Northanger Abbey (The Austen Project)
by Val McDermid.
This is the latest in the line of Austen adaptations I was eager to try out. This version of Northanger Abbey takes place in the modern day, complete with texting, British slang and Facebook stalking. It’s the story of Cat Morland, a teenage girl with a penchant for paranormal novels and Gothic imaginings. She visits Edinburgh for the first time with some family friends for the Fringe Festival, and quickly falls in with a group of young people who, of course, are not all as they seem. Cue potential romance, social gaffes, and miscommunications of varying degrees of fall-out. The original was definitely the most YA-like of Austen’s books, as far as the age feel, and this one follows suit.
To be fair, the original Northanger Abbey isn’t my favorite of Austen’s work, so my lukewarm response can’t be blamed entirely on McDermid’s adaptation. The characters who were annoying in the original are still annoying in this version, and my exasperation with Cat was also the same in places. I did feel like the modern setting was done well, and I definitely want to visit Edinburgh even more than I already did. So kudos to the Scottish author for that. But the sheer volume of British/Scottish slang and the way that text messages were conveyed were just overwhelmingly off-putting. I know these characters are teenagers, but Cat especially is supposed to be a really smart girl, and her texting style was just painful. It read much more like an older person (ahem, the author) trying to imitate teenage speech than actual, authentic teenage speech. For me it was jarring and took me out of the story.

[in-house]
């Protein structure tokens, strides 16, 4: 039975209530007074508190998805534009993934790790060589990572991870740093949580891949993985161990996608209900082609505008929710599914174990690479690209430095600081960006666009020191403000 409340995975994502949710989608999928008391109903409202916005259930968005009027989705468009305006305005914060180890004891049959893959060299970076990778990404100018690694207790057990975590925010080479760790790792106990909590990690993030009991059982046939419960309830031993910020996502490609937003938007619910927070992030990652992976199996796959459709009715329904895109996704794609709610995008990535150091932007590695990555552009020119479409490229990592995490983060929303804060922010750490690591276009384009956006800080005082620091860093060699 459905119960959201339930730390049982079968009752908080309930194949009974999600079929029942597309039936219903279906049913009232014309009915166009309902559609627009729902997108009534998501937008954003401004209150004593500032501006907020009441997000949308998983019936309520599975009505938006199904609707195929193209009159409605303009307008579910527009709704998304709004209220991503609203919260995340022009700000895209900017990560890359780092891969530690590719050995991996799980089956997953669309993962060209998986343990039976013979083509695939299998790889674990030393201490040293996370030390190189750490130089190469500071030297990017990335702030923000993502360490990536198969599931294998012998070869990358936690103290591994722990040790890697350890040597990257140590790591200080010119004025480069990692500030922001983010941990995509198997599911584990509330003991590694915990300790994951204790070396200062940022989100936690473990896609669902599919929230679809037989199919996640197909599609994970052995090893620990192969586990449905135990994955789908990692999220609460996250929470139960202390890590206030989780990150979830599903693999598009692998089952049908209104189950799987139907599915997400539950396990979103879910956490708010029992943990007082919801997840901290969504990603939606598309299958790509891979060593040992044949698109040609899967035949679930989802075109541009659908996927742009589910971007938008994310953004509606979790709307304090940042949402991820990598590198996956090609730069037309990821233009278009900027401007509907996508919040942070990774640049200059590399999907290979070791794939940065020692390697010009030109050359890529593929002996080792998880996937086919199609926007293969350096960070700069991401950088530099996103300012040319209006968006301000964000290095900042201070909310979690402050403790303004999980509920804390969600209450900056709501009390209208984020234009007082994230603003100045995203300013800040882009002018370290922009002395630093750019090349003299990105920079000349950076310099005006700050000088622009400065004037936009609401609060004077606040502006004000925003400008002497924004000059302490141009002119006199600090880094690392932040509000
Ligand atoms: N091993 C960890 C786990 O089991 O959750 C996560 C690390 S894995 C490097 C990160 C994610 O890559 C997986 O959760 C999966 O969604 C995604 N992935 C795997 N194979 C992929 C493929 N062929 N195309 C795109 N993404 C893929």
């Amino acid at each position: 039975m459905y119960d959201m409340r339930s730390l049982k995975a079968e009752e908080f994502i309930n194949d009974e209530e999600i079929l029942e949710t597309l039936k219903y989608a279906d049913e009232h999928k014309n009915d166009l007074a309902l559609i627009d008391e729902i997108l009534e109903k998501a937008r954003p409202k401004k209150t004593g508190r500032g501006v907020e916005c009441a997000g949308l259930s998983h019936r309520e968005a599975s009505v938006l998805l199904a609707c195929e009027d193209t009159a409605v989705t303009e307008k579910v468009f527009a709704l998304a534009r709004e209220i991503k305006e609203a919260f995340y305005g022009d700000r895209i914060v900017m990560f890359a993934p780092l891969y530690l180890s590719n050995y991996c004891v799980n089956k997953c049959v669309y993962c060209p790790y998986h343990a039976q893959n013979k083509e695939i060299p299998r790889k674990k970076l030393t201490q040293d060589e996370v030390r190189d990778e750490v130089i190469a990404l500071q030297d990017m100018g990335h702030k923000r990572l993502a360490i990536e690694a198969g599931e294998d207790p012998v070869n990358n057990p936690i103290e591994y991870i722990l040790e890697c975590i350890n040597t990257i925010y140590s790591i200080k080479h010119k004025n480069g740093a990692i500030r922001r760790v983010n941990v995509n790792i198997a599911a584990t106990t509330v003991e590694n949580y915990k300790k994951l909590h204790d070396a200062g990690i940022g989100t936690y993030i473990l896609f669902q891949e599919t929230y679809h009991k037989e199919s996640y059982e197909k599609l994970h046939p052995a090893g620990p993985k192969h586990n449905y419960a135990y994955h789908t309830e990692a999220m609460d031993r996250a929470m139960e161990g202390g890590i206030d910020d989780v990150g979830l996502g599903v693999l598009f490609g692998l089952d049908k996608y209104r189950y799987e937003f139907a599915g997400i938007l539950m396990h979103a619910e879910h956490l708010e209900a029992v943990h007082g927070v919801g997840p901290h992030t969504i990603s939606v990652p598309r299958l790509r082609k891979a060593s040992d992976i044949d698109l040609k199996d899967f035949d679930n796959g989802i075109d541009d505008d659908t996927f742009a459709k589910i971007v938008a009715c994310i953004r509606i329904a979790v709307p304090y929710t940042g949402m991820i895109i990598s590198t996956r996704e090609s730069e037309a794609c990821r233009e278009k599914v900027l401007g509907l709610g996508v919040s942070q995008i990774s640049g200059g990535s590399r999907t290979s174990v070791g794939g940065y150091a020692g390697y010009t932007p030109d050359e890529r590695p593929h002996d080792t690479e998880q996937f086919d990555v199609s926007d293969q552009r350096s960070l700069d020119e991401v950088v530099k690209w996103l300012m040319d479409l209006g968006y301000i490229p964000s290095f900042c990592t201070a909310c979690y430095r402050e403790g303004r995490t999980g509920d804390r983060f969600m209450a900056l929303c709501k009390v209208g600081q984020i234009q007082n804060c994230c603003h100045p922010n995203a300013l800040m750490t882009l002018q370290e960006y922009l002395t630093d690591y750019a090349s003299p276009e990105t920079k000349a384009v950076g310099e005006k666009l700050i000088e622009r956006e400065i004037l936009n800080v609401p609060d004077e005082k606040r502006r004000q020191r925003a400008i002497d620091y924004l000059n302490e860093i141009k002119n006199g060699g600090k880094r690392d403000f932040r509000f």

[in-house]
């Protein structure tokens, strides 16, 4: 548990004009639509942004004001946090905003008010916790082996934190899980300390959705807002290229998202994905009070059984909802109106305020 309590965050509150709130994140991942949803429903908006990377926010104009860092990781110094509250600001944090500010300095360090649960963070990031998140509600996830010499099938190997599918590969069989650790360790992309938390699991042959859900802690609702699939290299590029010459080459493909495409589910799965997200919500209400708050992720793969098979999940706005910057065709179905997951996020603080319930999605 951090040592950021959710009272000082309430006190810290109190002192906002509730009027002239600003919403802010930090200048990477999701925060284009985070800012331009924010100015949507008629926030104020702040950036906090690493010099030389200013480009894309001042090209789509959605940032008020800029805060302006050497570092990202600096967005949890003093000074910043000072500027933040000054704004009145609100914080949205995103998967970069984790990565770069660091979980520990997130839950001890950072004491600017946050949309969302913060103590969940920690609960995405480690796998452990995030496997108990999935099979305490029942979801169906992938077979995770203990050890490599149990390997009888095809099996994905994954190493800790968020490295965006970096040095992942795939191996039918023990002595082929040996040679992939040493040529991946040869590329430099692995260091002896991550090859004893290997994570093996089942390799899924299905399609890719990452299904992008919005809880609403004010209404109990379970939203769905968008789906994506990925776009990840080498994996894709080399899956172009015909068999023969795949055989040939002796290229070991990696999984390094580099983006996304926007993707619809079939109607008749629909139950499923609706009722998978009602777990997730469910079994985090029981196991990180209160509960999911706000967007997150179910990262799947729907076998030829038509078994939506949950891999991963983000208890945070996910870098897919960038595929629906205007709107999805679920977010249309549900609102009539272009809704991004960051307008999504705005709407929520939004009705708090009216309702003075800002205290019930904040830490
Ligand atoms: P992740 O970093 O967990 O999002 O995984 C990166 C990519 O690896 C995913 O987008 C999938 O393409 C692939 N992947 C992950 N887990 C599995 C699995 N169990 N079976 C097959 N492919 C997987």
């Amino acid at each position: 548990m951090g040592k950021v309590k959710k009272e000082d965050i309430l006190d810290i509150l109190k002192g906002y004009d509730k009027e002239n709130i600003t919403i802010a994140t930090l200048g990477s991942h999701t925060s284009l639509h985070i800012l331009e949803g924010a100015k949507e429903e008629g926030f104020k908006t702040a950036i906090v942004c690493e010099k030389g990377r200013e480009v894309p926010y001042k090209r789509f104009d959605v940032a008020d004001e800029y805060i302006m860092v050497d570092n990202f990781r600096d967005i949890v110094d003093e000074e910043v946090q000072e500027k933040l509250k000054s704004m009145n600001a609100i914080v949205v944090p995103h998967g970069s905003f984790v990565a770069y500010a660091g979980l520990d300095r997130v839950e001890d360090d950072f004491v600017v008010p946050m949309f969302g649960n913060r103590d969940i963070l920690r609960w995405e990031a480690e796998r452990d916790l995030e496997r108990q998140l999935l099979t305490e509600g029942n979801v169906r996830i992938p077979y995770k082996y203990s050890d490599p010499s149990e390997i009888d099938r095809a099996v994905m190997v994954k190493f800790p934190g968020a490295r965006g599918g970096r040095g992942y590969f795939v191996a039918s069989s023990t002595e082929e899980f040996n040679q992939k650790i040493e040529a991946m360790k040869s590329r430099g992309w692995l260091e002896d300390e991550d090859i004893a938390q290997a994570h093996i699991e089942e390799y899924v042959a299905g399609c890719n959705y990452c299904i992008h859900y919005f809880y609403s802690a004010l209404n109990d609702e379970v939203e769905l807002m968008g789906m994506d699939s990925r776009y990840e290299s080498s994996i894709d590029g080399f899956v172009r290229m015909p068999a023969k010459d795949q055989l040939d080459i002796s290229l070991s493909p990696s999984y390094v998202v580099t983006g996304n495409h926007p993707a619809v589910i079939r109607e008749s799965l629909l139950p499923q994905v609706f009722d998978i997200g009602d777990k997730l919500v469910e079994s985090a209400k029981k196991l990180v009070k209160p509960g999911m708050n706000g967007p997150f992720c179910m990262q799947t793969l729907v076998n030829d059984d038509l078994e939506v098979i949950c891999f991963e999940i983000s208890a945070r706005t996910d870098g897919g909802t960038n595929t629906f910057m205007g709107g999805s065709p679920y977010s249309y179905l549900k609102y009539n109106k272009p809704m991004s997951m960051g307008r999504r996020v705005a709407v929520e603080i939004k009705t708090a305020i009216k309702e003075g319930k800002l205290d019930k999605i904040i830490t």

Overall, if you really liked the original Northanger Abbey, you will probably like this version. But if you were only so-so on the original, probably give this one a pass.